Through 23 games, the No. 2 Michigan softball team looks ready as ever to make another run to the Women’s College World Series.

Its offense scores 8.50 runs per game, the seventh best in the country, and four of the Wolverines’ starters are hitting over .400, including first baseman Tera Blanco.

But Blanco provides more than just support from the batter’s box, she also adds much-needed pitching depth to Michigan’s rotation.

Coming off a season in which the Wolverines relied on two pitchers because of an injury to fifth-year senior right-hander Sara Driesenga, Blanco gives Michigan an experienced third starter.

As a freshman last year, Blanco thrived as a regular starter at first base. She finished second on the team in fielding percentage with a .982 clip and hit a respectable .291. In the circle, she pitched 7.2 innings with an ERA of 0.91.  

Though she has played in just 23 games, Blanco seems primed for a breakout season at the plate — batting .435 with a slugging percentage of .635, good for second and third on the team, respectively.

When recruiting Blanco two years ago, Michigan coach Carol Hutchins knew she would play both first base and pitch from the circle. Hutchins praised Blanco’s confidence, especially from the offensive perspective of her game. Pitching-wise, there are still areas for improvement.

“I want her to pitch with the kind of confidence that she (hits and fields) with,” Hutchins said.  “And she’s gaining it. Every time she gets out there (in the circle).”

Blanco demonstrated this improvement in her most recent start, a far cry from her first appearance against No. 1 Florida. The Gators dominated the Wolverines that day, winning 8-0 in a run-rule victory. Blanco struggled mightily in that game, failing to pitch out of the third inning and allowing seven runs, five of them earned.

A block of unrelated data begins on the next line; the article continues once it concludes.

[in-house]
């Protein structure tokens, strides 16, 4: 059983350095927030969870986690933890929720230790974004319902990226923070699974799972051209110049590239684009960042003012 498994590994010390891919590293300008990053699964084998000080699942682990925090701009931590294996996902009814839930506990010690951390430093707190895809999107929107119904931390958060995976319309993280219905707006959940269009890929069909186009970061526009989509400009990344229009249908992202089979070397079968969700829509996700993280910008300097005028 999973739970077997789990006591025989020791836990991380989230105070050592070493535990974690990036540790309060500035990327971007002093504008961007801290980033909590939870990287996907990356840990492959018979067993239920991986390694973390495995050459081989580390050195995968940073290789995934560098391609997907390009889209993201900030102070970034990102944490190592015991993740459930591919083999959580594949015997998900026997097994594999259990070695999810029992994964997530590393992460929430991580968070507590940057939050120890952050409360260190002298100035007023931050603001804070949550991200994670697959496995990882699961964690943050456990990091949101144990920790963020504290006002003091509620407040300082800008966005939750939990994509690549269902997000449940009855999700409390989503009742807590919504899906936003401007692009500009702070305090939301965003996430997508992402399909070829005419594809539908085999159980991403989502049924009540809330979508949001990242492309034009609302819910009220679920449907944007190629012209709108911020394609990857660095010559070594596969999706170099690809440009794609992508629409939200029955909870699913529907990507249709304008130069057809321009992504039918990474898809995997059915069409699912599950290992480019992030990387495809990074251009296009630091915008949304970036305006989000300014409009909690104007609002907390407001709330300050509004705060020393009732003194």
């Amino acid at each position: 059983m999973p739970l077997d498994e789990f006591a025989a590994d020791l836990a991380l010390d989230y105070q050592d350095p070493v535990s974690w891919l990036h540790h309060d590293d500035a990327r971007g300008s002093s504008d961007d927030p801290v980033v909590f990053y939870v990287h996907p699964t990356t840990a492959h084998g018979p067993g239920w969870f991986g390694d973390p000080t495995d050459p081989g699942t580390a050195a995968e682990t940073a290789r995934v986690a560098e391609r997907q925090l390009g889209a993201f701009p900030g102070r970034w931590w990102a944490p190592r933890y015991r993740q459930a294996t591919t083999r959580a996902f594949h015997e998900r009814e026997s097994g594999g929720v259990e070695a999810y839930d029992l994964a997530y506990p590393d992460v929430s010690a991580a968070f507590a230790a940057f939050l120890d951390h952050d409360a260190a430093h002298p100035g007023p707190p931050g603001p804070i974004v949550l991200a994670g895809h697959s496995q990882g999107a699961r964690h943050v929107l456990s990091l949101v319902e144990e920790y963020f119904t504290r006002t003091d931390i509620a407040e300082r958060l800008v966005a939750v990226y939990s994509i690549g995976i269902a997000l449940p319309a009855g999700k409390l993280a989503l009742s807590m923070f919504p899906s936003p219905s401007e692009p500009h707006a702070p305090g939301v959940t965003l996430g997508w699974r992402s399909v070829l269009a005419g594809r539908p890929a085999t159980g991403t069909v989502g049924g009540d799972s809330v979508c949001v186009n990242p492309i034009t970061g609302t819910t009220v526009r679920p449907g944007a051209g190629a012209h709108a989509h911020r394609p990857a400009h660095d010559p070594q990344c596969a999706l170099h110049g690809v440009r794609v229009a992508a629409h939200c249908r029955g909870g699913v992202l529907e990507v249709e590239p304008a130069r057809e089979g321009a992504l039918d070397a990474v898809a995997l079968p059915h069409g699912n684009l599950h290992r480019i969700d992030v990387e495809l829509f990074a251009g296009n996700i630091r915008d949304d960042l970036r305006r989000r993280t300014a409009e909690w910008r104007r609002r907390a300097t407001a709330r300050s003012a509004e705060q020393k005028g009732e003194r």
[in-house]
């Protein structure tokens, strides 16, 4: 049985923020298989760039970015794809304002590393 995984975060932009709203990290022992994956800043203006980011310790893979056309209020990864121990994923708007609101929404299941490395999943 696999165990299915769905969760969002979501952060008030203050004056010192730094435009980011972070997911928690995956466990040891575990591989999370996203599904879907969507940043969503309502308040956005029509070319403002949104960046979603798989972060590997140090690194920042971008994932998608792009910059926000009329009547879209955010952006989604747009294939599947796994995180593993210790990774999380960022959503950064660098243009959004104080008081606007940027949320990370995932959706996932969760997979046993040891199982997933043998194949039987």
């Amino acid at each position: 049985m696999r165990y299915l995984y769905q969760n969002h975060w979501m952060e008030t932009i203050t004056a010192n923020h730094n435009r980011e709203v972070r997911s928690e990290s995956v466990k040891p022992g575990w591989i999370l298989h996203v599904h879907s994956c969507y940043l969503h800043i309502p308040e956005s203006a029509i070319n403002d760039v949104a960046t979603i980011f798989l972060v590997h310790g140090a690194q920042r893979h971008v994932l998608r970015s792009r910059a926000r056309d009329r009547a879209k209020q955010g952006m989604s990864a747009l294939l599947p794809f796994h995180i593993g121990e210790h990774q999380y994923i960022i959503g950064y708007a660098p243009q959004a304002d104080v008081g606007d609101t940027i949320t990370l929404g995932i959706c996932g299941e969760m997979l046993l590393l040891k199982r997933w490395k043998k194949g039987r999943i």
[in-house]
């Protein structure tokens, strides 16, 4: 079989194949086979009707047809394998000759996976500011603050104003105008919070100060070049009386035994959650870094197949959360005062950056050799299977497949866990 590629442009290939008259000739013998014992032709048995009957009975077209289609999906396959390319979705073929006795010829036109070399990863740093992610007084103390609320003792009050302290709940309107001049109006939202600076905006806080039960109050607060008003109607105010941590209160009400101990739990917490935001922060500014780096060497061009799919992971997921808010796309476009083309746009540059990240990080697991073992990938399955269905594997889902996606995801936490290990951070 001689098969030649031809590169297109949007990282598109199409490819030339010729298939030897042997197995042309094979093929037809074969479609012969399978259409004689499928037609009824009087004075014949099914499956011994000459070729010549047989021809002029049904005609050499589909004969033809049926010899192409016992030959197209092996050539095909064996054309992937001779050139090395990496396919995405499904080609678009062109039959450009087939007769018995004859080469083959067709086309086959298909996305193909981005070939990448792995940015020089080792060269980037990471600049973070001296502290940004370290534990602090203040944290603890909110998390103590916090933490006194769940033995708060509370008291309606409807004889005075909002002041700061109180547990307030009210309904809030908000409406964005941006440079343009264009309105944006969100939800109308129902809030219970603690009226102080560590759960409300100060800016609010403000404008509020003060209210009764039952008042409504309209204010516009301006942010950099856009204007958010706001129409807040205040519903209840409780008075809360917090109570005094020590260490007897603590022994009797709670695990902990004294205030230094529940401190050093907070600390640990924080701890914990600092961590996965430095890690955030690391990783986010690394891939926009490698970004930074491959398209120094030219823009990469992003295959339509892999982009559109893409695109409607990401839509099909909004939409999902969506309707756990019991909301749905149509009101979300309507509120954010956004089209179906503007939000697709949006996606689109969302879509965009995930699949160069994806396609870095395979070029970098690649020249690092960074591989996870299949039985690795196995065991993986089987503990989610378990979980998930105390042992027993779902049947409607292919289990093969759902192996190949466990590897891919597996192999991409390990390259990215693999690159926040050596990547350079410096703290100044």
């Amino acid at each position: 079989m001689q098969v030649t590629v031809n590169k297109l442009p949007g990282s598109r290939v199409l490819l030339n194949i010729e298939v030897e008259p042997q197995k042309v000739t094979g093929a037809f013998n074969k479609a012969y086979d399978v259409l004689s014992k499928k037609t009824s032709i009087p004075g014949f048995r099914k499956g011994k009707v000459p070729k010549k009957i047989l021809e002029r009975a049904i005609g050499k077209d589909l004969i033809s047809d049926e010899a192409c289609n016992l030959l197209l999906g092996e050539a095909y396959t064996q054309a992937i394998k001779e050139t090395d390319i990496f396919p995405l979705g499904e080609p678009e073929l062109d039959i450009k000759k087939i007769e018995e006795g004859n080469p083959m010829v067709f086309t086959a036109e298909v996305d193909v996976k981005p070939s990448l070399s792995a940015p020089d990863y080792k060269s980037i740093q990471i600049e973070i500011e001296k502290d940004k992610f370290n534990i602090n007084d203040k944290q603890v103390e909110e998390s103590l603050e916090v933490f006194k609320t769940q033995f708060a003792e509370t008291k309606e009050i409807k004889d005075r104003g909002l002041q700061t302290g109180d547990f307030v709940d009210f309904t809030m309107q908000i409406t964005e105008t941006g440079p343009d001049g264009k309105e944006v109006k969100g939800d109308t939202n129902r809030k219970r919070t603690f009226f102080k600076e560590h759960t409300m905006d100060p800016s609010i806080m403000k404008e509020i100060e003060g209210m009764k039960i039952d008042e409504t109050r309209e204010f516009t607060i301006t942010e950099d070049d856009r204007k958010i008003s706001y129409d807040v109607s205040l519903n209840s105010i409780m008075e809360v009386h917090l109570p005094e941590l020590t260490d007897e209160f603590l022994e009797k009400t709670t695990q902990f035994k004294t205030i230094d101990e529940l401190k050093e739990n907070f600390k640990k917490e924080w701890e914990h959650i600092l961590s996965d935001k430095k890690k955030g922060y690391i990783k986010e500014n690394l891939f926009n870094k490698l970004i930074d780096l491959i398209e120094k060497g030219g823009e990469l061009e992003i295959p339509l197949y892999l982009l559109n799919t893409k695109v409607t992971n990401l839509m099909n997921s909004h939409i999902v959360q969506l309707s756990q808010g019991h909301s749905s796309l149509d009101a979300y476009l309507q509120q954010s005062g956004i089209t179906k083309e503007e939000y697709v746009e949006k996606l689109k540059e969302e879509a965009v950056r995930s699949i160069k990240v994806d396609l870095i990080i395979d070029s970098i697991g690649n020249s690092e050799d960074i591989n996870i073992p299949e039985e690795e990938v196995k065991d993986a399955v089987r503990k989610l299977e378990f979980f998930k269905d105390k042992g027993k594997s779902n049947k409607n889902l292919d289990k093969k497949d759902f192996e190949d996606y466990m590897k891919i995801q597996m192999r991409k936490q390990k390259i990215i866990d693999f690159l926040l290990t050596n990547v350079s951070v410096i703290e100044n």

Last weekend facing Dayton, Blanco pitched seven shutout innings and struck out six while walking none. In the process, she lowered her earned-run average to 2.33. She added two hits and an RBI en route to her second win on the season.

As the only Michigan pitcher who regularly gets at-bats, Blanco needs to be prepared.

“You just gotta find time to get your hitting in,” Blanco said. “(Even when) you’re pitching in practice.”

As Michigan’s season continues, look for Blanco to continue raking at the plate and improving her focus during each start at the circle.

It is imperative that Blanco continue to gain opportunities pitching, as she will likely be the number two starter next year after the graduation of Driesenga.

She already has learned a great deal from her and from junior right-handed pitcher Megan Betsa. For Blanco, Betsa might be as good of a mentor as she needs in the circle. Last year, in her sophomore season, Betsa helped Michigan to the finals of the WCWS. She threw 211.1 innings and pitched shutout ball for the Wolverines in the final game, despite their loss.

Betsa demonstrates that though she is young, she can succeed in critical moments.

“I learn a lot from them,” Blanco said. “(When I watch) them and everything, (I see) how relaxed they are.

As for Hutchins, she summed it up best.

“A confident player is twice as good as the same exact player who doesn’t have confidence,” Hutchins said.

For Blanco to remain successful, she must maintain this level of high confidence and poise she shows at the plate when she winds up in the circle. The Wolverines will need her. 

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